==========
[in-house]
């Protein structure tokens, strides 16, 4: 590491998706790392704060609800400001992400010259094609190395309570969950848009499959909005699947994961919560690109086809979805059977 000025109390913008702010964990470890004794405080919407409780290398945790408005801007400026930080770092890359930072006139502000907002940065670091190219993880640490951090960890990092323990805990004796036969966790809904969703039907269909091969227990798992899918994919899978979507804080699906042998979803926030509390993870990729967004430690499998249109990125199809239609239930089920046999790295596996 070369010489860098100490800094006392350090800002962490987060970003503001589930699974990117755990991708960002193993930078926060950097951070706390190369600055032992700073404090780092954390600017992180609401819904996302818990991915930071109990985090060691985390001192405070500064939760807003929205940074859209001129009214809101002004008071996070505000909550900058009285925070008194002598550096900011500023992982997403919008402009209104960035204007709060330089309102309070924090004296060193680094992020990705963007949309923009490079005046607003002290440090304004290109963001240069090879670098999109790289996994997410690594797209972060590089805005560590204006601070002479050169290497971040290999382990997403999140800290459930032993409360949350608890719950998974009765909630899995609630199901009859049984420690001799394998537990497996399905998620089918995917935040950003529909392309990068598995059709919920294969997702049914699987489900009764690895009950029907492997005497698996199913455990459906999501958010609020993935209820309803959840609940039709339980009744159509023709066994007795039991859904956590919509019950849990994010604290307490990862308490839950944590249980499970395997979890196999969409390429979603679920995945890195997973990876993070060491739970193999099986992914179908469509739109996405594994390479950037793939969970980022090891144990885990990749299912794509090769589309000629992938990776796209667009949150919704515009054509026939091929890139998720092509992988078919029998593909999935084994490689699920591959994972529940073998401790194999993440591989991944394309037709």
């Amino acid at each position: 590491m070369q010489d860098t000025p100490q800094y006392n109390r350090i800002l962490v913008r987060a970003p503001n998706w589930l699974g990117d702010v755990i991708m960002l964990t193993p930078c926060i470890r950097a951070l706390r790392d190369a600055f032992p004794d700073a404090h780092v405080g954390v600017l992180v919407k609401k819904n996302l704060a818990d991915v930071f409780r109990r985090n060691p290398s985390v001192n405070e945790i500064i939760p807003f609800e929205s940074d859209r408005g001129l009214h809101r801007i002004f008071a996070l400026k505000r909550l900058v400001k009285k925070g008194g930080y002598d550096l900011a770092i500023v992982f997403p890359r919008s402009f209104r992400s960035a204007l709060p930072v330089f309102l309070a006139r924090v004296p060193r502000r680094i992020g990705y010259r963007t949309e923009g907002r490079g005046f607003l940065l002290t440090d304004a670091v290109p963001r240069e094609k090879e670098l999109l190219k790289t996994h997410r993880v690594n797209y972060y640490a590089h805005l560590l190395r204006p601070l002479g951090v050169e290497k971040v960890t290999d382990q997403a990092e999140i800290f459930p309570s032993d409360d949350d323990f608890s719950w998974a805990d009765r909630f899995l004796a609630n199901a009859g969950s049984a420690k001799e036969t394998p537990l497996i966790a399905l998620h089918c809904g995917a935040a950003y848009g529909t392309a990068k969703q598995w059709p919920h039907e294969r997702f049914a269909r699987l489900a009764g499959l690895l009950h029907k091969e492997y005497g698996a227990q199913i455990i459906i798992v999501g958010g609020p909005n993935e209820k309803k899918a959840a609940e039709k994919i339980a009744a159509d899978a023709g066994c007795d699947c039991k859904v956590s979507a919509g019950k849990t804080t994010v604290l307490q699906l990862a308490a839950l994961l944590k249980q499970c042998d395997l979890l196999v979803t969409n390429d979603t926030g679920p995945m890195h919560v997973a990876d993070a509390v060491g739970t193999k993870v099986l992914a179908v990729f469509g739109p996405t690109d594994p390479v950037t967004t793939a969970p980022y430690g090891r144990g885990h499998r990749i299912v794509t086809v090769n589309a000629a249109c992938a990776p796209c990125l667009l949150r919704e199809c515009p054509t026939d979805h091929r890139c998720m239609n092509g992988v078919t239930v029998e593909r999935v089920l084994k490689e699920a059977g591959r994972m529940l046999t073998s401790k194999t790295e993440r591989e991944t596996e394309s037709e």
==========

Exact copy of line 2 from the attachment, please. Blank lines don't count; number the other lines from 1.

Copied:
């Protein structure tokens, strides 16, 4: 590491998706790392704060609800400001992400010259094609190395309570969950848009499959909005699947994961919560690109086809979805059977 000025109390913008702010964990470890004794405080919407409780290398945790408005801007400026930080770092890359930072006139502000907002940065670091190219993880640490951090960890990092323990805990004796036969966790809904969703039907269909091969227990798992899918994919899978979507804080699906042998979803926030509390993870990729967004430690499998249109990125199809239609239930089920046999790295596996 070369010489860098100490800094006392350090800002962490987060970003503001589930699974990117755990991708960002193993930078926060950097951070706390190369600055032992700073404090780092954390600017992180609401819904996302818990991915930071109990985090060691985390001192405070500064939760807003929205940074859209001129009214809101002004008071996070505000909550900058009285925070008194002598550096900011500023992982997403919008402009209104960035204007709060330089309102309070924090004296060193680094992020990705963007949309923009490079005046607003002290440090304004290109963001240069090879670098999109790289996994997410690594797209972060590089805005560590204006601070002479050169290497971040290999382990997403999140800290459930032993409360949350608890719950998974009765909630899995609630199901009859049984420690001799394998537990497996399905998620089918995917935040950003529909392309990068598995059709919920294969997702049914699987489900009764690895009950029907492997005497698996199913455990459906999501958010609020993935209820309803959840609940039709339980009744159509023709066994007795039991859904956590919509019950849990994010604290307490990862308490839950944590249980499970395997979890196999969409390429979603679920995945890195997973990876993070060491739970193999099986992914179908469509739109996405594994390479950037793939969970980022090891144990885990990749299912794509090769589309000629992938990776796209667009949150919704515009054509026939091929890139998720092509992988078919029998593909999935084994490689699920591959994972529940073998401790194999993440591989991944394309037709």